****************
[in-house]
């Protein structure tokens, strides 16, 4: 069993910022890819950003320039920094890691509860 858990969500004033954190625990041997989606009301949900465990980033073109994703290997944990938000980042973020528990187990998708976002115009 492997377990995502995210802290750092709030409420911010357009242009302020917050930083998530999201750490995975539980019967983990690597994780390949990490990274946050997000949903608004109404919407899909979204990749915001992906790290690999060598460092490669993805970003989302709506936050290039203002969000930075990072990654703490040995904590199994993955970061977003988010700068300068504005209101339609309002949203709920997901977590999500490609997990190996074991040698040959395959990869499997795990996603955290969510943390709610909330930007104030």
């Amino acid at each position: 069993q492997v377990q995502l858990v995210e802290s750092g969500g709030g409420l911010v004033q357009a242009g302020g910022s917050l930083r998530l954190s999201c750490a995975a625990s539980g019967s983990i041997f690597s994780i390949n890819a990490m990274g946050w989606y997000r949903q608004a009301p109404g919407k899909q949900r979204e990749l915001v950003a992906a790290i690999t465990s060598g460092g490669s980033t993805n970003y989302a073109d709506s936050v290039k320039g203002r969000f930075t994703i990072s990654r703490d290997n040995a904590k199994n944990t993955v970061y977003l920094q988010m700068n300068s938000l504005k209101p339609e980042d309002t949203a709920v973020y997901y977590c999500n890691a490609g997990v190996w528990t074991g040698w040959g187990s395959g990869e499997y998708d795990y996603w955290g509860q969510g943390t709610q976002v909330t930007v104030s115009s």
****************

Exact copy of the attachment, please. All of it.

[in-house]
């Protein structure tokens, strides 16, 4: 069993910022890819950003320039920094890691509860 858990969500004033954190625990041997989606009301949900465990980033073109994703290997944990938000980042973020528990187990998708976002115009 492997377990995502995210802290750092709030409420911010357009242009302020917050930083998530999201750490995975539980019967983990690597994780390949990490990274946050997000949903608004109404919407899909979204990749915001992906790290690999060598460092490669993805970003989302709506936050290039203002969000930075990072990654703490040995904590199994993955970061977003988010700068300068504005209101339609309002949203709920997901977590999500490609997990190996074991040698040959395959990869499997795990996603955290969510943390709610909330930007104030």
């Amino acid at each position: 069993q492997v377990q995502l858990v995210e802290s750092g969500g709030g409420l911010v004033q357009a242009g302020g910022s917050l930083r998530l954190s999201c750490a995975a625990s539980g019967s983990i041997f690597s994780i390949n890819a990490m990274g946050w989606y997000r949903q608004a009301p109404g919407k899909q949900r979204e990749l915001v950003a992906a790290i690999t465990s060598g460092g490669s980033t993805n970003y989302a073109d709506s936050v290039k320039g203002r969000f930075t994703i990072s990654r703490d290997n040995a904590k199994n944990t993955v970061y977003l920094q988010m700068n300068s938000l504005k209101p339609e980042d309002t949203a709920v973020y997901y977590c999500n890691a490609g997990v190996w528990t074991g040698w040959g187990s395959g990869e499997y998708d795990y996603w955290g509860q969510g943390t709610q976002v909330t930007v104030s115009s």